The cobbler’s tale


There once was a prosperous town on the fertile banks of an abundant river. It was full of people plying various trades. Over the years, the people had found barter inconvenient and they had arrived at a brilliant plan. The various tradesmen would issue IOUs, and these IOUs became tradeable. Thus, one might buy a pound of fresh fish with an IOU good for a haircut and shave by the barber. This system worked well, mostly.


The Cobbler’s Tale

The Cobbler was a far-sighted and prudent Man. He worried, although not to excess, about how he should live when he became too old to cobble, or about what would happen should he fall ill. Then one Day, he invented a cunning Plan: he would save his IOUs! Every Week, he would write an IOU to the Value of nine percent of his Turnover for the Week, of which he kept meticulous Track. These IOUs he would put into a Lockbox hidden under his Home.

As he aged, he decided that at his Threescore and Ten he would hang up his Tools and work no more. The great Day came, and he celebrated with Friends and Family. Some of them were concerned, and thought that this Notion of “Retirement” was foolish. How would he live? But the old Cobbler tapped his Nose and smiled.

After the party, the Cobbler opened his Lockbox and counted the IOUs with Contentment and Happiness. These would sustain him for many Years, well into his Old Age if husbanded wisely.

Now then: what do you suppose happened to the cobbler, the very first time he attempted to buy bread with one of his oh-so-carefully hoarded IOUs?


The Inkeeper and the Smith

The Inkeeper had much the same Plan as the Cobbler. However, he had a large Family and his Sons maintained the family Business as he moved on into his Dotage. They loved the Old Man and gladly kept him, happily redeeming his old IOUs. In Truth, it was no Burden to do so, for his Habits were modest and frugal. The Inkeeper would always boast about how he had wisely provided for his Old Age, by saving his IOUs. His Sons would merely smile.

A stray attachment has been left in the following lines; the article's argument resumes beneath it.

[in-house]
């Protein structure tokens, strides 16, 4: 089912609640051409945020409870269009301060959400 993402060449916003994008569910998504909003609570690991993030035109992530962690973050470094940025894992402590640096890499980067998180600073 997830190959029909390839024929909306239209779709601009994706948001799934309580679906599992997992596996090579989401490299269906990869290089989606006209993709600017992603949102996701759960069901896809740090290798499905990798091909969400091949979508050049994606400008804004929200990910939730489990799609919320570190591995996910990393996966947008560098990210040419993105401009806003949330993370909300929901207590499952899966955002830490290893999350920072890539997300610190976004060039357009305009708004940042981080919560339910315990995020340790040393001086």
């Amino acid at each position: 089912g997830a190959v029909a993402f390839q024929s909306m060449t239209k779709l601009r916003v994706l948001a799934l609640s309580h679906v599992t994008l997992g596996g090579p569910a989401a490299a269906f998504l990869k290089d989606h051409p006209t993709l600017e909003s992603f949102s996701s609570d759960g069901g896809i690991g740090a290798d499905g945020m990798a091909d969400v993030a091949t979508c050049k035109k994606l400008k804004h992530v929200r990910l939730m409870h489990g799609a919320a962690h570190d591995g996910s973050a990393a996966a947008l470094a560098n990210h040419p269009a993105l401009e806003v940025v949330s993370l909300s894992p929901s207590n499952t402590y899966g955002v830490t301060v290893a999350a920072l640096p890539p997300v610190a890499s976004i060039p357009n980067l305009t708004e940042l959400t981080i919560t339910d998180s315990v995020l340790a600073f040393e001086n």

Happier he, than the Smith. The Smith was a coarse Man who beat his Children and their dear Mother. His sons devised a cunning Plan, for the Smith had always issued IOUs good for “a complete Shoeing”. His sons decided that these IOUs were only good for a complete Shoeing of one Hoof, and suddenly the Smith found that his Savings were only worth a Quarter of what he had saved. Thrown out of home, he died of Hypothermia one Winter, mumbling that Inflation had eaten into the value of his Savings.

Now then: what value had the IOUs of the Smith and the Innkeep?


The Milliner

The Milliner lived extravagantly, well beyond his Means. He loved fine Clothes and expensive Food in excess. But he had invented a brilliant Plan. He would issue IOUs for “the fitting of an Hat” of more than the Value of the Things he purchased, but these IOUs were marked as being redeemable at some point in the Future.

Of course, the Future always comes around eventually. Sometimes the Milliner would redeem the Value of the IOUs presented to him. At other times, he would offer another IOU worth even more, redeemable later on. People would often accept these, for the Milliner had a fine Family, greater even than the Innkeep’s, and they were confident that the Certificates were good.